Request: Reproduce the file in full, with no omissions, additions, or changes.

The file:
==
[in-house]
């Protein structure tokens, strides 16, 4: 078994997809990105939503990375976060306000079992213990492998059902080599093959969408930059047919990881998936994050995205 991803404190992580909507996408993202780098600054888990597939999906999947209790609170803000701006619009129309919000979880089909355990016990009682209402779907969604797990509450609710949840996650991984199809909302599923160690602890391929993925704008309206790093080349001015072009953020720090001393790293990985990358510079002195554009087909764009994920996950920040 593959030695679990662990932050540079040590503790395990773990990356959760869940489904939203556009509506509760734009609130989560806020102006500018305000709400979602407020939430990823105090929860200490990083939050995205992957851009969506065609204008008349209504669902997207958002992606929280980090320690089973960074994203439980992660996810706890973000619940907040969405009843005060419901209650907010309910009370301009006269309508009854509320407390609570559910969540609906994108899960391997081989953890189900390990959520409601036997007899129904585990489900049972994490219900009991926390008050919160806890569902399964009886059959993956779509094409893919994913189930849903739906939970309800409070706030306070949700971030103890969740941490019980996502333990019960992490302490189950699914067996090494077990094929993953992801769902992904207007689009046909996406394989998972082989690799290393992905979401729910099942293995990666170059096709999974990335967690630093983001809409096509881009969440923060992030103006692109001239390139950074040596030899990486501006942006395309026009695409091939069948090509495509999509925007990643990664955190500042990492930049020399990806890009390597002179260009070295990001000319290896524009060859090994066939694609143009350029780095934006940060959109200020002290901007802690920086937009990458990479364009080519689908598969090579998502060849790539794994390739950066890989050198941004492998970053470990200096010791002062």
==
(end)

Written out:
[in-house]
């Protein structure tokens, strides 16, 4: 078994997809990105939503990375976060306000079992213990492998059902080599093959969408930059047919990881998936994050995205 991803404190992580909507996408993202780098600054888990597939999906999947209790609170803000701006619009129309919000979880089909355990016990009682209402779907969604797990509450609710949840996650991984199809909302599923160690602890391929993925704008309206790093080349001015072009953020720090001393790293990985990358510079002195554009087909764009994920996950920040 593959030695679990662990932050540079040590503790395990773990990356959760869940489904939203556009509506509760734009609130989560806020102006500018305000709400979602407020939430990823105090929860200490990083939050995205992957851009969506065609204008008349209504669902997207958002992606929280980090320690089973960074994203439980992660996810706890973000619940907040969405009843005060419901209650907010309910009370301009006269309508009854509320407390609570559910969540609906994108899960391997081989953890189900390990959520409601036997007899129904585990489900049972994490219900009991926390008050919160806890569902399964009886059959993956779509094409893919994913189930849903739906939970309800409070706030306070949700971030103890969740941490019980996502333990019960992490302490189950699914067996090494077990094929993953992801769902992904207007689009046909996406394989998972082989690799290393992905979401729910099942293995990666170059096709999974990335967690630093983001809409096509881009969440923060992030103006692109001239390139950074040596030899990486501006942006395309026009695409091939069948090509495509999509925007990643990664955190500042990492930049020399990806890009390597002179260009070295990001000319290896524009060859090994066939694609143009350029780095934006940060959109200020002290901007802690920086937009990458990479364009080519689908598969090579998502060849790539794994390739950066890989050198941004492998970053470990200096010791002062």